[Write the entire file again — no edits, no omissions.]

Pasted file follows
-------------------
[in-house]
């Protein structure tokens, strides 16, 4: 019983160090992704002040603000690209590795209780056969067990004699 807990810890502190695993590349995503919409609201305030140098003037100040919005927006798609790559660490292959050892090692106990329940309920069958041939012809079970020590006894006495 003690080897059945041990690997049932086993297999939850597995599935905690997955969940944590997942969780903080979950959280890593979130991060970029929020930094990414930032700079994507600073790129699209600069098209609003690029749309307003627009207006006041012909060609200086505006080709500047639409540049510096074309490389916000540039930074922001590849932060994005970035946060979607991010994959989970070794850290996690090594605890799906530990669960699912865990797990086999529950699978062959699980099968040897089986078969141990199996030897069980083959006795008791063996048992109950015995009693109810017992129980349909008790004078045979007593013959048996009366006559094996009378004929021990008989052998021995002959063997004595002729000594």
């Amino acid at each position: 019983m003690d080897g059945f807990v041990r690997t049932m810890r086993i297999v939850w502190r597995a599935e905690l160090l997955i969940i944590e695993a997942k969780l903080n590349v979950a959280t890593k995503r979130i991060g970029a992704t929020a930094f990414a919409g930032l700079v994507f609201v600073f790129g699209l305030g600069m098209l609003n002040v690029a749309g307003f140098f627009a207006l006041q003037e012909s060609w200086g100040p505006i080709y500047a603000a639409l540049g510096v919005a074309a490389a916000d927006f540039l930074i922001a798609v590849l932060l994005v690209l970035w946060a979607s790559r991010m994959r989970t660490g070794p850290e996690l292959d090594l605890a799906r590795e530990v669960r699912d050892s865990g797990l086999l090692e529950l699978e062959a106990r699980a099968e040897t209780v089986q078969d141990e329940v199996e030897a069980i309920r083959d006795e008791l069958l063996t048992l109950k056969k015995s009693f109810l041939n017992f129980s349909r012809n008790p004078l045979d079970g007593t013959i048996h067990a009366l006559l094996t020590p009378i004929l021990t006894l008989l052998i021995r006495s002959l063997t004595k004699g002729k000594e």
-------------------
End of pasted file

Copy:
[in-house]
């Protein structure tokens, strides 16, 4: 019983160090992704002040603000690209590795209780056969067990004699 807990810890502190695993590349995503919409609201305030140098003037100040919005927006798609790559660490292959050892090692106990329940309920069958041939012809079970020590006894006495 003690080897059945041990690997049932086993297999939850597995599935905690997955969940944590997942969780903080979950959280890593979130991060970029929020930094990414930032700079994507600073790129699209600069098209609003690029749309307003627009207006006041012909060609200086505006080709500047639409540049510096074309490389916000540039930074922001590849932060994005970035946060979607991010994959989970070794850290996690090594605890799906530990669960699912865990797990086999529950699978062959699980099968040897089986078969141990199996030897069980083959006795008791063996048992109950015995009693109810017992129980349909008790004078045979007593013959048996009366006559094996009378004929021990008989052998021995002959063997004595002729000594």
């Amino acid at each position: 019983m003690d080897g059945f807990v041990r690997t049932m810890r086993i297999v939850w502190r597995a599935e905690l160090l997955i969940i944590e695993a997942k969780l903080n590349v979950a959280t890593k995503r979130i991060g970029a992704t929020a930094f990414a919409g930032l700079v994507f609201v600073f790129g699209l305030g600069m098209l609003n002040v690029a749309g307003f140098f627009a207006l006041q003037e012909s060609w200086g100040p505006i080709y500047a603000a639409l540049g510096v919005a074309a490389a916000d927006f540039l930074i922001a798609v590849l932060l994005v690209l970035w946060a979607s790559r991010m994959r989970t660490g070794p850290e996690l292959d090594l605890a799906r590795e530990v669960r699912d050892s865990g797990l086999l090692e529950l699978e062959a106990r699980a099968e040897t209780v089986q078969d141990e329940v199996e030897a069980i309920r083959d006795e008791l069958l063996t048992l109950k056969k015995s009693f109810l041939n017992f129980s349909r012809n008790p004078l045979d079970g007593t013959i048996h067990a009366l006559l094996t020590p009378i004929l021990t006894l008989l052998i021995r006495s002959l063997t004595k004699g002729k000594e």